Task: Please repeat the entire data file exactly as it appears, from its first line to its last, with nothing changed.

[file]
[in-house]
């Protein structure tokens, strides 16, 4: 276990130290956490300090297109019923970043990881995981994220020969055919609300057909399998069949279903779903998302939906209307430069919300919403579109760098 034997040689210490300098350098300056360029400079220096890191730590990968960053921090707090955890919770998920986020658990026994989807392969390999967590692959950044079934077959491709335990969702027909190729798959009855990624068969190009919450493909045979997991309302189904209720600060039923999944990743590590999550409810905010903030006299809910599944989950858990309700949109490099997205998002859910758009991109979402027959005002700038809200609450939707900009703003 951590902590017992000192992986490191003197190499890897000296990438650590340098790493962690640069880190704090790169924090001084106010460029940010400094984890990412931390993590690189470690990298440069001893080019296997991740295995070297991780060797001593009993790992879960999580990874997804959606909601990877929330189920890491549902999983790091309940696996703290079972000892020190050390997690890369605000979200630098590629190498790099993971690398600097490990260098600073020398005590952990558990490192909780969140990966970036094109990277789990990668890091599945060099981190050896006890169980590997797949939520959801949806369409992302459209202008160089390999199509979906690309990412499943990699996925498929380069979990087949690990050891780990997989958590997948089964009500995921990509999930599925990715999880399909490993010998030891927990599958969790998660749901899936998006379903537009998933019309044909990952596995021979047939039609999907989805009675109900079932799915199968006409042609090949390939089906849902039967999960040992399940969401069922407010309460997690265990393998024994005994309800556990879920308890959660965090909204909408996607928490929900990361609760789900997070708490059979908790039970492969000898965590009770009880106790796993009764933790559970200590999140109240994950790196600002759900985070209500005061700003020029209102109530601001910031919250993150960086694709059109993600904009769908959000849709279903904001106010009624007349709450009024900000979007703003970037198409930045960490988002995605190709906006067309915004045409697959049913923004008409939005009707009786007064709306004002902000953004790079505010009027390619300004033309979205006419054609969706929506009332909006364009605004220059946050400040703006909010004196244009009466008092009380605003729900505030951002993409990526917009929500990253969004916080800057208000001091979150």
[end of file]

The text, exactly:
[in-house]
């Protein structure tokens, strides 16, 4: 276990130290956490300090297109019923970043990881995981994220020969055919609300057909399998069949279903779903998302939906209307430069919300919403579109760098 034997040689210490300098350098300056360029400079220096890191730590990968960053921090707090955890919770998920986020658990026994989807392969390999967590692959950044079934077959491709335990969702027909190729798959009855990624068969190009919450493909045979997991309302189904209720600060039923999944990743590590999550409810905010903030006299809910599944989950858990309700949109490099997205998002859910758009991109979402027959005002700038809200609450939707900009703003 951590902590017992000192992986490191003197190499890897000296990438650590340098790493962690640069880190704090790169924090001084106010460029940010400094984890990412931390993590690189470690990298440069001893080019296997991740295995070297991780060797001593009993790992879960999580990874997804959606909601990877929330189920890491549902999983790091309940696996703290079972000892020190050390997690890369605000979200630098590629190498790099993971690398600097490990260098600073020398005590952990558990490192909780969140990966970036094109990277789990990668890091599945060099981190050896006890169980590997797949939520959801949806369409992302459209202008160089390999199509979906690309990412499943990699996925498929380069979990087949690990050891780990997989958590997948089964009500995921990509999930599925990715999880399909490993010998030891927990599958969790998660749901899936998006379903537009998933019309044909990952596995021979047939039609999907989805009675109900079932799915199968006409042609090949390939089906849902039967999960040992399940969401069922407010309460997690265990393998024994005994309800556990879920308890959660965090909204909408996607928490929900990361609760789900997070708490059979908790039970492969000898965590009770009880106790796993009764933790559970200590999140109240994950790196600002759900985070209500005061700003020029209102109530601001910031919250993150960086694709059109993600904009769908959000849709279903904001106010009624007349709450009024900000979007703003970037198409930045960490988002995605190709906006067309915004045409697959049913923004008409939005009707009786007064709306004002902000953004790079505010009027390619300004033309979205006419054609969706929506009332909006364009605004220059946050400040703006909010004196244009009466008092009380605003729900505030951002993409990526917009929500990253969004916080800057208000001091979150």